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With Marvel Playing It So Safe, Matthew Vaughn’s ‘Thor’ Film Feels Like a Missed Opportunity

Thor in Thor: Ragnarok.

Now more than ever, many a fan’s hopes are riding on Deadpool 3 to get the Marvel Cinematic Universe firmly back on its feet, and with the titular character sporting a sizable history of success outside of the MCU brand, the film is bound to be the Multiverse Saga’s best shot at course-correction.

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Now, if Marvel Studios had been willing to take bigger swings with its last couple of projects (even conceptually bold endeavors like Secret Invasion and Echo fell apart due to dire studio oversight), perhaps the course wouldn’t need to be corrected at all. Indeed, it’s times like these when one really thinks about how things could have been different—not necessarily better or worse, but just different.

That leads us to Matthew Vaughn’s unrealized Thor origin film, which was ultimately given to Kenneth Branagh and also ultimately worthy of a tip of the hat, but in a recent interview with Rolling Stone, the Argylle director riffed on what his vision would have looked like, evoking an ambitious image of the god of thunder’s answer to Captain America: The First Avenger, which remains one of the strongest entries in the whole franchise.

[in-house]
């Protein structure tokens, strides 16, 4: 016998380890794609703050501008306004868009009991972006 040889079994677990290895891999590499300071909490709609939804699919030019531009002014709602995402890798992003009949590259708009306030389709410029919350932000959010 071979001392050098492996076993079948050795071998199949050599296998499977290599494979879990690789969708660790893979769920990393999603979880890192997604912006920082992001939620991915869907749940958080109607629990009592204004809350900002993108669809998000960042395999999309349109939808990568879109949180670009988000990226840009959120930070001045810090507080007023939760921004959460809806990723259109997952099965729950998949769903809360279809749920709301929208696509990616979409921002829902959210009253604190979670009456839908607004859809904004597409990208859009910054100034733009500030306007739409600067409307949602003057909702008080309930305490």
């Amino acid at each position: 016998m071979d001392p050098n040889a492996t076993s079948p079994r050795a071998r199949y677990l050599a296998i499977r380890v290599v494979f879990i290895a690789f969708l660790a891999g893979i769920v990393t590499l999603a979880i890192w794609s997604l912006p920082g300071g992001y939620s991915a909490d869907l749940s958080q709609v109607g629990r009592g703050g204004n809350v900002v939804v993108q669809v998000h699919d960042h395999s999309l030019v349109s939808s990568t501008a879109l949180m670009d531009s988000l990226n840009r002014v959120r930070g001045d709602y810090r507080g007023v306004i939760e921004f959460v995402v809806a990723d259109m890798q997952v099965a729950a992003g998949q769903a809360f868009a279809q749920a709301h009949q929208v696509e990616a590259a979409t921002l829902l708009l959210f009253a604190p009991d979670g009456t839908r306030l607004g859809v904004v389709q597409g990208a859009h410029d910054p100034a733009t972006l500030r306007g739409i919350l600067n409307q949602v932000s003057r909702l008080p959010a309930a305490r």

It was a take on the Vikings and was set in the world where the Vikings were ruling, they believed in Thor, and Thor being banished to the Viking world, and having the shit kicked out of him for saying he’s a god. And Loki got him vanished. So, you had the best of both worlds: Valhalla and this gritty, documentary-style Viking movie.

It’s no bold statement that Vaughn’s comedy chops may not have suited the Asgardian warrior quite as well as Branagh did, but there remains plenty to be said about how Vaughn’s idea for a Thor film represents the largely untapped depth of the superhero genre’s playground. We’ve seen a caped protagonist save planet Earth (or at least New York City) from a giant beam in the sky on more than several occasions, but why not slot that same hero into a historical drama like Vaughn seemed intent on doing? How might one use superheroes in a romance or Western? Why haven’t we gotten a Sanctum Sanctorum mockumentary yet?

Maybe these would all suck, but you can’t be awesome without the risk of sucking, and as genre fiction titan Brandon Sanderson once said, it’s always best to err on the side of what’s awesome.

(featured image: Marvel Studios)

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